Shopping is like masturbating — a highly personal, sometimes guilty pleasure that will often medicate situations* if only temporarily. And the surreal, fleeting moments that come (sorry) at the almost-cusp of your climax, right before an orgasm, can be likened to the act of contemplation when considering whether or not you’ll buy something.
Also of important note: shopping does not necessarily infer buying.
There are nine images of the same shoes in the above slideshow. Only three are original. The rest are simply replicas of the ones you’ve already seen. This is not a cheap ploy — I am not trying to steal your clicks. If you scroll through my Instagram feed, you might find a similar pattern wherein the same shoes documented here have been filtered in Amaro, Mayfair, and Lo-Fi on three separate occasions. So what gives, right?
I have this idea about ownership. As people interested in fashion, we like to display our skillful abilities to put together outfits. It functions as a testament to our being “good” at fashion. In order to do that though, we need to wear clothes that will help enunciate the points we’re making, and to wear those clothes, we need to have acquired them. That acquisition comes often by way of purchase. And for obvious reasons, that can be limiting.
Personally, I love the Prada sandals because they’re a delicate combination of rugged (the rubber sole) and feminine (as evidenced by the accentuation of a woman’s best asset: her ankle) and I want the world to know that I know that. Here’s the thing, though. If we’re getting dressed to tell the world we know things, why not just use social media to shed light on that knowledge? Our digital networks allows us to penetrate audiences. Whether big or small, there is always some level of engagement from at least the people you know, who are ultimately the ones you want to speak to or impress anyway.
So recently, instead of buying things, I’ve been trying to own them socially by posting and reposting and confessing great love for them in order to determine whether I will feel a sense of proprietorship and furthermore if that will actually appease my desire for brick-and-mortar ownership.
I first met the Pradas toward the end of this past August. I walked into the store on Prince Street in anticipation that they’d be there and as fate would have it, they were. So I tried them on and given the fact that I really didn’t need another pair of shoes, I took a photo of my feet in them, thanked the salesman for bringing them out in my size and left empty-handed. It was strangely liberating, but two weeks later, shoes still on my mind, I went back to try them on again.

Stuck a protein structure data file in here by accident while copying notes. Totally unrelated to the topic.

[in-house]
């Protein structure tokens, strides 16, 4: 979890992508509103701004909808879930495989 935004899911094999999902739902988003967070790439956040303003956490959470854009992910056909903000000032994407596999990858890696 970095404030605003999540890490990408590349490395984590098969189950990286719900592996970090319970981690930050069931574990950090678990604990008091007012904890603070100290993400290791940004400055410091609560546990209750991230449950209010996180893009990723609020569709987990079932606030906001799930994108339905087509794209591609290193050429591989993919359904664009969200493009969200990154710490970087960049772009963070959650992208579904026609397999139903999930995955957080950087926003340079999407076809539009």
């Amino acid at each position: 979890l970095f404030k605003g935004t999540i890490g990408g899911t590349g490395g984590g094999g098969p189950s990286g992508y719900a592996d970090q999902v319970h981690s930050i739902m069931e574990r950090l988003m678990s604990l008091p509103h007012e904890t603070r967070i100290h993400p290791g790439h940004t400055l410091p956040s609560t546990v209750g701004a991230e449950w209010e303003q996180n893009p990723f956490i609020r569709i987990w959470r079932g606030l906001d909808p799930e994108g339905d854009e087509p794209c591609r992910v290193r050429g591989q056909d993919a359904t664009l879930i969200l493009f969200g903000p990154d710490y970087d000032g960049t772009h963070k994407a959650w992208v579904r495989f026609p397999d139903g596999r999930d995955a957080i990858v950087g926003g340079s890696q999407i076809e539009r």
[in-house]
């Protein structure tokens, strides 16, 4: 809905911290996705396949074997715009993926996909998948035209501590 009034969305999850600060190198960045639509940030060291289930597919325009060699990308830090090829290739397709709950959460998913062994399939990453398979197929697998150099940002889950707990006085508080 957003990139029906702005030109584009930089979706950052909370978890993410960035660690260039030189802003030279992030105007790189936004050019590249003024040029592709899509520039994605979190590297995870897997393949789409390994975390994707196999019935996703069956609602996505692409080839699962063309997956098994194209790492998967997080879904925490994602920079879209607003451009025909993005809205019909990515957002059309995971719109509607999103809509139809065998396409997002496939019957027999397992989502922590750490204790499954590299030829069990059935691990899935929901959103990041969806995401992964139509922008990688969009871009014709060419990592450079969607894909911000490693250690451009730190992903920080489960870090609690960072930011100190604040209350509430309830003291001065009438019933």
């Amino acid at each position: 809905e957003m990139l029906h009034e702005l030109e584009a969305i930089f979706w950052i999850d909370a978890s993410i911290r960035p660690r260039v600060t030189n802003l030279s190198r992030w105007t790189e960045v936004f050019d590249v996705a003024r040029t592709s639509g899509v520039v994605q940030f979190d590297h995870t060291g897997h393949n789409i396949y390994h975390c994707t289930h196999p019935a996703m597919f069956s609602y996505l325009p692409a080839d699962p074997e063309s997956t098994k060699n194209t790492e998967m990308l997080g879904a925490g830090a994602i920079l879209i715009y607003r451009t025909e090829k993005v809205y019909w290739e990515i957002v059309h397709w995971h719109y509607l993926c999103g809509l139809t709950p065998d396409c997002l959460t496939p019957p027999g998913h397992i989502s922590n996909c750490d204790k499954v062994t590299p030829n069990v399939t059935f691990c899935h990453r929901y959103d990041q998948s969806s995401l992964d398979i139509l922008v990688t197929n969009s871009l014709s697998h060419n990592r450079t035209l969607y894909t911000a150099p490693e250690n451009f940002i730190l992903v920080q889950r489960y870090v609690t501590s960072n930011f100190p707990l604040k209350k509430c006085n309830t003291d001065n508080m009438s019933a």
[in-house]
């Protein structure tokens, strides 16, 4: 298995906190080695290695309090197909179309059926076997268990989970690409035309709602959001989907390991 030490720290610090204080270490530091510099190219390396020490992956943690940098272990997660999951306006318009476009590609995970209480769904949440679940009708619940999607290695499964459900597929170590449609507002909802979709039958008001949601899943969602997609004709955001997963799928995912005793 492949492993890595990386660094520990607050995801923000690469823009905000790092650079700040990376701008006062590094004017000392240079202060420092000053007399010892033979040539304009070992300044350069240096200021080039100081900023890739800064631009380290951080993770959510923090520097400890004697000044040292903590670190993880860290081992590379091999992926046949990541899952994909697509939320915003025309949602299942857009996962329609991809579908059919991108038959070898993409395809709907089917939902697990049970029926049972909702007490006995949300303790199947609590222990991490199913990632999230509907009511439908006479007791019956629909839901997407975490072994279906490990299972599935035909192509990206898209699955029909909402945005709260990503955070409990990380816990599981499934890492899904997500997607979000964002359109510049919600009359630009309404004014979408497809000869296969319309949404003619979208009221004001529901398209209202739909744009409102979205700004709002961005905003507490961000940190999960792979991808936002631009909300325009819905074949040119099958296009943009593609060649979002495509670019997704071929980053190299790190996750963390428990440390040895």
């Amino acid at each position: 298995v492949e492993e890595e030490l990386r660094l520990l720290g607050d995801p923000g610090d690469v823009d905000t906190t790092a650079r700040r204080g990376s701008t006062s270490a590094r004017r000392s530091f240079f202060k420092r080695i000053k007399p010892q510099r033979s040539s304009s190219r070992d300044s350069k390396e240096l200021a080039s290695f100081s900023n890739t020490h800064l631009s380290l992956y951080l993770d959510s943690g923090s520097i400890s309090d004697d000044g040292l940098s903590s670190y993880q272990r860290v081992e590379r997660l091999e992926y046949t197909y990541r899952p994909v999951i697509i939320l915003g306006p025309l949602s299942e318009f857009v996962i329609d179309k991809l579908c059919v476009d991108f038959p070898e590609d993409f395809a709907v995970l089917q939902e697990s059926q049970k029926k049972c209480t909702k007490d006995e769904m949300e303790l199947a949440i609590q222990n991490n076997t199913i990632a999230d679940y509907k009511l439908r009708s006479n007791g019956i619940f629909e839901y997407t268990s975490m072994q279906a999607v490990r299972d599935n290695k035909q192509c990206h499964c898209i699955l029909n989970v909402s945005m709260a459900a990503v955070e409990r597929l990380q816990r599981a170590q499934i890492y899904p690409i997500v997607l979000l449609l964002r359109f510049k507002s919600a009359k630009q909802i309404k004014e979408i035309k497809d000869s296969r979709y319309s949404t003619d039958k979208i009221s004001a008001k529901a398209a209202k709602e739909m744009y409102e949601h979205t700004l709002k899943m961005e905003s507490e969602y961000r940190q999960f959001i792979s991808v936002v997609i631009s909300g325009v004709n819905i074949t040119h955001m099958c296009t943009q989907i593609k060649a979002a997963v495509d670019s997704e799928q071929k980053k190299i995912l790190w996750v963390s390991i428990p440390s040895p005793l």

We rode the same merry-go-round, photo snap and all. By the beginning of October, I’d been searching the shoes on Google Images almost daily. I went back a third time to visit them. By that point, they started to feel like my children at summer camp. I could see them when I wanted to, but at the end of the day, I left them there in someone else’s safekeeping. The process became something of a spectacle if not completely adrenaline rush-inducing. The salesmen knew (and hated) me and I was shopping, but not buying, which felt pretty powerful.
The more often I tried them on, the more urgently I felt like it was my civil duty not to get them. As much as I wanted the $950 clunkers, I wanted to prove that I am self-sufficient and that the shoes I wear do not define me and that what I already have is good enough if not better, even more. The ordeal felt curiously similar to that which we outlined in that story on investment piece shopping but only because I’d started to believe that WCHB clothes (What Could Have Been clothes) — and shoes — only stay romantic and fresh in our minds because that’s precisely where they live: inflated, in our minds.
Last week the novelty of my experiment wore off. I’d just received a check for the last installment of my book advance and because it had been nearing three months since I’d first tried them on and ten seconds since I’d last thought about them, I forewent 950 of my hard-earned dollars to prove how weak I really am.
For the record, though, they’re better than an orgasm.
*What I really wanted to write was, “lubricate them pickles you’re in.”